Trailer orders highest in more than two years

THE trailer industry's prospects continued to brighten in the second quarter, according to the ACT Research quarter survey of trailer manufacturers.

Orders rose to their highest level in nine quarters (27 months), according to Kenny Vieth with ACT Research.

“While orders remained at strong levels through the second quarter, May and June were modestly lower than the preceding month,” Vieth said. “Preliminary indications suggest that orders slipped again in July. Despite the slippage, though, orders have remained stronger than the build rate.”

Through the second quarter of 2002, trailer manufacturers were receiving orders much faster than the production rate. By the end of June, order backlogs had risen to their highest level since early 2001. Growing order backlogs suggest that trailer production will continue to increase through the third quarter.

“Unless the economy retrenches, production growth is expected to continue though the fourth quarter and into nextyear,” Vieth says. “Despite improving production, factory shipments are expected to remain below year-ago levels until the fourth quarter.”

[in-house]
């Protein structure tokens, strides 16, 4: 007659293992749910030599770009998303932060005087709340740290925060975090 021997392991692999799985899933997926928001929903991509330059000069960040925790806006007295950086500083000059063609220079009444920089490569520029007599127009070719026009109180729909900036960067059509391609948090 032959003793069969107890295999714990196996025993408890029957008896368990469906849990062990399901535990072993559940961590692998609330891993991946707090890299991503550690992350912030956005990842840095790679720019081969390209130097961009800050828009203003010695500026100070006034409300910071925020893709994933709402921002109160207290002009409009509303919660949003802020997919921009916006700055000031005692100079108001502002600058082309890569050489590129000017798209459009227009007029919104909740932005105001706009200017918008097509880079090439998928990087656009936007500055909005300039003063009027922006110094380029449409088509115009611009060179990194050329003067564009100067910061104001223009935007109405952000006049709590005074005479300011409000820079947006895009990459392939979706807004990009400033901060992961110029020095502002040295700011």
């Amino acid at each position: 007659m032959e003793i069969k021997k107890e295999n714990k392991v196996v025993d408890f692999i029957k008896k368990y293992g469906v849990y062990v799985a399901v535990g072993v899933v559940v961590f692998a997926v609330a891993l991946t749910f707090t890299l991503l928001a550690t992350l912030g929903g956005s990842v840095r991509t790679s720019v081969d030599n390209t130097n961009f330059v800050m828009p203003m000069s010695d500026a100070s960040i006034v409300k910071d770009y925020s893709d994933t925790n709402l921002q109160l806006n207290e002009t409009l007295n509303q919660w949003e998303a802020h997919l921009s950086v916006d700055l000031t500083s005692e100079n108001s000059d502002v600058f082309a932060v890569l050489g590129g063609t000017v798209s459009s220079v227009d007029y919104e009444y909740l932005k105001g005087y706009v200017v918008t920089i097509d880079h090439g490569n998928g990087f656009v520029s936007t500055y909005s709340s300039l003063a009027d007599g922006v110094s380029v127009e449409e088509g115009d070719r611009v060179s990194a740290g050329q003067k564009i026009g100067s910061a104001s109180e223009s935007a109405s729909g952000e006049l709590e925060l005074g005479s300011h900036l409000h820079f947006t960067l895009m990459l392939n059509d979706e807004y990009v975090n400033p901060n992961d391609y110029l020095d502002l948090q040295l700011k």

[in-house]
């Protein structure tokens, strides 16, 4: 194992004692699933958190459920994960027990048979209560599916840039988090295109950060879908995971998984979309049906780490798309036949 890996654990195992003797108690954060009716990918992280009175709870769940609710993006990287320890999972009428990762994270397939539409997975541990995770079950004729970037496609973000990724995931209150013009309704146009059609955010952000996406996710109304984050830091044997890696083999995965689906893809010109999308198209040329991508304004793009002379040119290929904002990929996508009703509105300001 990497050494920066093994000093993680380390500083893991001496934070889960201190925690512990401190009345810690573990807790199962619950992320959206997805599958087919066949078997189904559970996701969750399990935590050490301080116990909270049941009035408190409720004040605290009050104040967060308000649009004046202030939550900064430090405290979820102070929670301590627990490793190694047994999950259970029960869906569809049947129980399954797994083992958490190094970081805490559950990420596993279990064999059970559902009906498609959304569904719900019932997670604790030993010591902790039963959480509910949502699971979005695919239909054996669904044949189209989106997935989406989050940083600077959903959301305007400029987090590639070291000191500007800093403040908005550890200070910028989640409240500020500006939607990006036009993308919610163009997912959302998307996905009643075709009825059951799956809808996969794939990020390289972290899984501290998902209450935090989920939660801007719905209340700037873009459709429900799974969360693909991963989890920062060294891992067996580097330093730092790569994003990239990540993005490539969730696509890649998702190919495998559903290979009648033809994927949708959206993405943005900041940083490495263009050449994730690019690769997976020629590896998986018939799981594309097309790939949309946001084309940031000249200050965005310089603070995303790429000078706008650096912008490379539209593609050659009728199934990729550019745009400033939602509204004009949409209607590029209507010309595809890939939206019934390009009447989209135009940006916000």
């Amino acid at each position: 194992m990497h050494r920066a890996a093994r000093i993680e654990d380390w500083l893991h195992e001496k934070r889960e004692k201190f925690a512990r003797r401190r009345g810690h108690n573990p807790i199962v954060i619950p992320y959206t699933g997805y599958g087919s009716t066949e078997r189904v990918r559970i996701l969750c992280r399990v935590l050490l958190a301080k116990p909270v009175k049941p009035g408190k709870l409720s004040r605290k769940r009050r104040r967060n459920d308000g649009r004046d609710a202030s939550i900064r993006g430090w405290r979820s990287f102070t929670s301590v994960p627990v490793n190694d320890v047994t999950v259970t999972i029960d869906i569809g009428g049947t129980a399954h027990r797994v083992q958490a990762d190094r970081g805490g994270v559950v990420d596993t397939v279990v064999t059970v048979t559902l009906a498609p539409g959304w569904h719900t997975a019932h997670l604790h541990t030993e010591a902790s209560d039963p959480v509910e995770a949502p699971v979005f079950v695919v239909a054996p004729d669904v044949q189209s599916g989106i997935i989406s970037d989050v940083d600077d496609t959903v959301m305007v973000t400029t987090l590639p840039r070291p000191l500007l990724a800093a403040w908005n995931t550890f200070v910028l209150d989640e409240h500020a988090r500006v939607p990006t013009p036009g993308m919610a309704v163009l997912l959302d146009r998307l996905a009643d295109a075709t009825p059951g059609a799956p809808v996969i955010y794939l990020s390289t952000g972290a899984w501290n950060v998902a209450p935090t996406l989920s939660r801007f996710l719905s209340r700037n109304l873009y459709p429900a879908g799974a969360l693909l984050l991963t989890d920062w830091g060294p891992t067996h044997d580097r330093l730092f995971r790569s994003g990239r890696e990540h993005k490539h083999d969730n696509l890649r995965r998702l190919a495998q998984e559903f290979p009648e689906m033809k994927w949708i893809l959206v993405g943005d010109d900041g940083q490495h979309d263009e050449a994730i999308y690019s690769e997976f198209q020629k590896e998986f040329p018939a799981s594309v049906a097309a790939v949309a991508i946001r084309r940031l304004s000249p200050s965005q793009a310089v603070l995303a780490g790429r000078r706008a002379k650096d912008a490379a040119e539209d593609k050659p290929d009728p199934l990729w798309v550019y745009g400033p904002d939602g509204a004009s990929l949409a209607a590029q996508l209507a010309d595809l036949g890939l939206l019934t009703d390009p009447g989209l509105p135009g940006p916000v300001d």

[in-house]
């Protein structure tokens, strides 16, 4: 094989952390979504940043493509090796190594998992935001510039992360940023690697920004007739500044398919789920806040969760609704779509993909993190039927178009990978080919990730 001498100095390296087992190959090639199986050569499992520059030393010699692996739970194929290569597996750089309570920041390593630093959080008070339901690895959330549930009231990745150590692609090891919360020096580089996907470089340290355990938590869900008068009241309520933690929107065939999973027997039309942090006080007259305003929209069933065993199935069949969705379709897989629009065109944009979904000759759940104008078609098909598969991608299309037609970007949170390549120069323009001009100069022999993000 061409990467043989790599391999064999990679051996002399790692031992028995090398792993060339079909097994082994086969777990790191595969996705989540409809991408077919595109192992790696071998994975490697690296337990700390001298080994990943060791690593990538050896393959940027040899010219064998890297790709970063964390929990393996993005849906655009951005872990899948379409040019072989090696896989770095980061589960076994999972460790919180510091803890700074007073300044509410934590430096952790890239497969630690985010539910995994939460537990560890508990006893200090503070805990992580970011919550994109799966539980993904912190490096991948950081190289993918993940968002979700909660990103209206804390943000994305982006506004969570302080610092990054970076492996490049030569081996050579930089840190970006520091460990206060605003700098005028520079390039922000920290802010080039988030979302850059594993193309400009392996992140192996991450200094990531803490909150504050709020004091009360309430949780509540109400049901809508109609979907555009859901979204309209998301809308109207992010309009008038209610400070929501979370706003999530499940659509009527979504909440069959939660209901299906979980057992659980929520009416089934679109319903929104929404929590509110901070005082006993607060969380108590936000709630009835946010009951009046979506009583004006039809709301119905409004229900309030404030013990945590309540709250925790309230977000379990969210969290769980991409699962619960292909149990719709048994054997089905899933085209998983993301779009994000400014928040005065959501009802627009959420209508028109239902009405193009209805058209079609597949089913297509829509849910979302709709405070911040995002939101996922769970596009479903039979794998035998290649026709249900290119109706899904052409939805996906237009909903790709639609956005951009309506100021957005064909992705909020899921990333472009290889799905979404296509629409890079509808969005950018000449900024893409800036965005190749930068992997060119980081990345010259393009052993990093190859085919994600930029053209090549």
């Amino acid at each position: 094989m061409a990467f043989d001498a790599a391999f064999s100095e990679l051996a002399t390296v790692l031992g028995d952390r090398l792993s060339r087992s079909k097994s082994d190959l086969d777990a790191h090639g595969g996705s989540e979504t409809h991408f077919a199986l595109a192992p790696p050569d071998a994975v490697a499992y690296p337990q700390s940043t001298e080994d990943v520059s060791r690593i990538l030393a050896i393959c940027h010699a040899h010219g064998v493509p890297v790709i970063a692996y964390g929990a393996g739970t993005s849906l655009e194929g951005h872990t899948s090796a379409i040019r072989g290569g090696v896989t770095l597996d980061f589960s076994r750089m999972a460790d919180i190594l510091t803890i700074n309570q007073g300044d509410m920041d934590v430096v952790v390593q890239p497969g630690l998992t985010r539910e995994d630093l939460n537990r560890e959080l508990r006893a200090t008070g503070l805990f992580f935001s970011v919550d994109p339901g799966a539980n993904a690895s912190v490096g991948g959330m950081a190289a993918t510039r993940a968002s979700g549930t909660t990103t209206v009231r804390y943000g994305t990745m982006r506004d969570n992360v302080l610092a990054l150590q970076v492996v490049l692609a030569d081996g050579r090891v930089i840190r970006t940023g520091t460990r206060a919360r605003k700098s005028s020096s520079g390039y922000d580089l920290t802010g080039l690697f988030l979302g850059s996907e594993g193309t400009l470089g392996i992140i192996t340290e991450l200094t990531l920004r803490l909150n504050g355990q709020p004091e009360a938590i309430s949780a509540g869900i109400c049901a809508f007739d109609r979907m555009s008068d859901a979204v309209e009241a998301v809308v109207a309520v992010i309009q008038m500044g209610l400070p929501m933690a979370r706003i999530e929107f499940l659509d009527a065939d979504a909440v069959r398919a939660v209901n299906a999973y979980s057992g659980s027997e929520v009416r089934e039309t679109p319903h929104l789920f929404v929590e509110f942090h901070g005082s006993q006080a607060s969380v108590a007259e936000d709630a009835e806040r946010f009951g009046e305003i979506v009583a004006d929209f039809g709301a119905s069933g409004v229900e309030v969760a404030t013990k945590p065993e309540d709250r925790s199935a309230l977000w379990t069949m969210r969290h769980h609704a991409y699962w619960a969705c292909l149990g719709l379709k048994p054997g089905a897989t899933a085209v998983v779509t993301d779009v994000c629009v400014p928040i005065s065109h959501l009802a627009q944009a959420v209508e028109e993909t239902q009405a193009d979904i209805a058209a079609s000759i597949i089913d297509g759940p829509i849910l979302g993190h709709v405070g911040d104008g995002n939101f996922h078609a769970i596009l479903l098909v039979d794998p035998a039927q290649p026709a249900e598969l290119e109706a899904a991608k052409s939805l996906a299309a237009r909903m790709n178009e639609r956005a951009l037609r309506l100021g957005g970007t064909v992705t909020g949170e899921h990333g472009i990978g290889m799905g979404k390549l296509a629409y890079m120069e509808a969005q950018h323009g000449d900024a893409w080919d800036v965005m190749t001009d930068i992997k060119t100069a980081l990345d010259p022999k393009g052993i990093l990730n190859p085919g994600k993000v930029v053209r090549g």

According to ACT Research, manufacturers shipped 23,108 van trailers during the second quarter, up 46% from the first quarter of this year. Compared with the second quarter of 2001, though, shipments were down 13%. Manufacturers shipped 26,580 vans between April and June last year.

All other types of trailers surged 37% compared with the prior quarter. In the second quarter of 2002, the industry shipped 9,103 trailers that were not vans, compared with 6,646 during the first three months of 2002. But compared with the 10,720 trailers shipped during the second quarter of 2001, shipments were off 15%.

For the first six months of 2002, van trailer shipments were down 29% from the corresponding period of 2001, and nonvans were off 28.5%. Overall, manufacturers shipped 63,352 trailers during the first half of 2002, compared with 96,891 for the first six months of 2001.

For more information, contact ACT Research at

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